It’s not just “Data” that can “go bad”, but the “Interpretation”.
This month’s New Scientist cover story “Hidden depths: Brain science is drowning in uncertainty” (registration required) presents a superb account of the challenges in interpreting even the most sophisticated, highest-tech data…
- “[Jon Ioannidis] has documented serious flaws in the ways that many – if not the vast majority of – neuroscience studies are designed, analysed and reported. That should perhaps be a warning whenever we read headlines about studies capturing snapshots of the brain on ‘love’, ‘fear’, ‘religion’ or ‘politics’. It turns out that many of those colourful brain scans may offer little more than mirages, obscuring the true picture of the human mind in action…A jaw-dropping study from the University of Michigan demonstrated that an fMRI experiment could be analysed in nearly 7000 ways…One tongue-in-cheek report showed that even a dead salmon’s brain could appear to be ‘thinking’ inside a scanner if the wrong techniques were used…92 percent of scan examining the anatomy of conditions like autism might have missed the true answer, with many reporting links that weren’t really there.”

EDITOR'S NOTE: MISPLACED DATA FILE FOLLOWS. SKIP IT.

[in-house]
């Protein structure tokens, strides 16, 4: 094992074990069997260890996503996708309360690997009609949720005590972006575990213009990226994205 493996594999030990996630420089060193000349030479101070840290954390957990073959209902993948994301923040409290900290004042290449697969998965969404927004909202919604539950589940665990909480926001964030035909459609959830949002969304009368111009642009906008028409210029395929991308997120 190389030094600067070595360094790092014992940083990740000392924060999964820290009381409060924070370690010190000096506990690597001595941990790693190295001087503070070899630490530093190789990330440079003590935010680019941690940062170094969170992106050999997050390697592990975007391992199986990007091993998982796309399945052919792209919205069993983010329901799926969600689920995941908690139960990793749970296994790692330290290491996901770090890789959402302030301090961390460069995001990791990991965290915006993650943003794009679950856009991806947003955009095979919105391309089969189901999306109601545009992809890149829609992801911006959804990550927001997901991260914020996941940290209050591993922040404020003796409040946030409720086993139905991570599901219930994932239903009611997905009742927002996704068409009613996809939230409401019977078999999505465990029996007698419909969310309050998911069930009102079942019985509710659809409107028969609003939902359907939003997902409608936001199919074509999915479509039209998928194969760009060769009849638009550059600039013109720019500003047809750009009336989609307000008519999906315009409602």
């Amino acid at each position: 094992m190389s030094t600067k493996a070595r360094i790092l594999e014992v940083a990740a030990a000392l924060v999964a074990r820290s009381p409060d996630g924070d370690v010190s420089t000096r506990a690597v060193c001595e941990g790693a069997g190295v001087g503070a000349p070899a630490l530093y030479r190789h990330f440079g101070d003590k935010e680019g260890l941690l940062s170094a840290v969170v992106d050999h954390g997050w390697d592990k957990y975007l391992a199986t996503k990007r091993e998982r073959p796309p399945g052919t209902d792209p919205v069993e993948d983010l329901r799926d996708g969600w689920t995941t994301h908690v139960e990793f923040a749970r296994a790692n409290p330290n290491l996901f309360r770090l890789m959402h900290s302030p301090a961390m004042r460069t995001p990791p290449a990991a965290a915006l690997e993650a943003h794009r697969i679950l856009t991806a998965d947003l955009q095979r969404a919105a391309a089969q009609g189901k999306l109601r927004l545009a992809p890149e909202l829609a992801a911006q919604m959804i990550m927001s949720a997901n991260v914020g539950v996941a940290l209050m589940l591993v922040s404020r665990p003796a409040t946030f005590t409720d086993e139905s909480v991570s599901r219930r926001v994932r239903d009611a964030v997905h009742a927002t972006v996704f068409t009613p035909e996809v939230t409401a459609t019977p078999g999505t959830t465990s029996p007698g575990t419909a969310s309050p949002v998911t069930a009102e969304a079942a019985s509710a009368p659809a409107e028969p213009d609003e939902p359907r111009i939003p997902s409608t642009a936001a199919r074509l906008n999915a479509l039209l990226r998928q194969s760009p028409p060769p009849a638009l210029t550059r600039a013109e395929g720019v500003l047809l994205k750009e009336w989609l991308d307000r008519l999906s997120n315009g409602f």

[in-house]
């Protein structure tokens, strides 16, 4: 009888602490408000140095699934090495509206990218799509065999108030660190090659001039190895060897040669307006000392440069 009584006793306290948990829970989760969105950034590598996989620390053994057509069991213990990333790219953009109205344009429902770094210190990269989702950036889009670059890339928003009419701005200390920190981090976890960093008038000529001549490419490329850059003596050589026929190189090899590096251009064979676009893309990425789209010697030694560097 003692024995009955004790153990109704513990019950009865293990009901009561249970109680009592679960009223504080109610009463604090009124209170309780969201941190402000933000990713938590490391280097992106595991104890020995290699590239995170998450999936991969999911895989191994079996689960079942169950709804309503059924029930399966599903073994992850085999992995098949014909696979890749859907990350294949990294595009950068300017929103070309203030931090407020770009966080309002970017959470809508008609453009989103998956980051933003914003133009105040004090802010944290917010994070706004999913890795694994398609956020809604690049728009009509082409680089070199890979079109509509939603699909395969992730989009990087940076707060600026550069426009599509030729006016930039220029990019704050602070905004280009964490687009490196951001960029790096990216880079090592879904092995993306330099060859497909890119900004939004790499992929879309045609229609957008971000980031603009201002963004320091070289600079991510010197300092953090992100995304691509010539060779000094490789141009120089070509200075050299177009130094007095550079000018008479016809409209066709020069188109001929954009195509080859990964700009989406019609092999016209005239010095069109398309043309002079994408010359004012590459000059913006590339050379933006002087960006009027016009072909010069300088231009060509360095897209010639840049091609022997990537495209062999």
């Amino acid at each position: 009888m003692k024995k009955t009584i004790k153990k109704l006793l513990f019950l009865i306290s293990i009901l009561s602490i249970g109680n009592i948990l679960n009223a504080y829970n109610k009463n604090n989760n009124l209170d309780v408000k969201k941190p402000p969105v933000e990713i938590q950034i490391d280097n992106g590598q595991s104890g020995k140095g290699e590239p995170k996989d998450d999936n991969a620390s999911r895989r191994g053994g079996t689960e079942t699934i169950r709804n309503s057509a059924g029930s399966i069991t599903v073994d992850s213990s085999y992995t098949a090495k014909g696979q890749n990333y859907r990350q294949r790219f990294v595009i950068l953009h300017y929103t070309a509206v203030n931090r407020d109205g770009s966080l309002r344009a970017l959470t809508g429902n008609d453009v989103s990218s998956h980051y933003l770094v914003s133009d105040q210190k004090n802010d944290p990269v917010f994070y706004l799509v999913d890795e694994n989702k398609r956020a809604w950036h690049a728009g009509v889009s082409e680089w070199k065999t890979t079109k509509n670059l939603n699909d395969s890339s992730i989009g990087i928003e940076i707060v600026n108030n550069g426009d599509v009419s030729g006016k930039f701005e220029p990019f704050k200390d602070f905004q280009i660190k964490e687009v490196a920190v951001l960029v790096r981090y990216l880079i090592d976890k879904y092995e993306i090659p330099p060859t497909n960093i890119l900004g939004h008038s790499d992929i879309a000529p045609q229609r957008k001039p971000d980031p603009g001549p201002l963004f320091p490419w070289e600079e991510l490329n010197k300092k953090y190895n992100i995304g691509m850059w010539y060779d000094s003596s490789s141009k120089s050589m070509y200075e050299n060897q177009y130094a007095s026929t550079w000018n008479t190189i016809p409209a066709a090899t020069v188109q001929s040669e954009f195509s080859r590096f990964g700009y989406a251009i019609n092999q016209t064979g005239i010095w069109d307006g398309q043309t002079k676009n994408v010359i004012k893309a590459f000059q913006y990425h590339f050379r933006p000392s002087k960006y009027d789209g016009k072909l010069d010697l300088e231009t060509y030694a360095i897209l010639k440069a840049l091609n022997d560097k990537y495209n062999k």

The article examines a number of reasons for the endemic problems in studying the brain from “neuromania’, inadequate models, ‘double dipping’, data dredging, and confirmation bias. Ionnidis’ embraces these errors with a campaign of transparency to bring them to light (“I don’t like hiding things under a carpet. I prefer to identify issues and solve them.”). In particular, he has started the Open fMRI Project where researchers can share their raw data with anyone who is interested inviting more comprehensive scrutiny through a key part of the scientific method – replication (ie. independent investigators replicating the findings in an independent examination/experiment).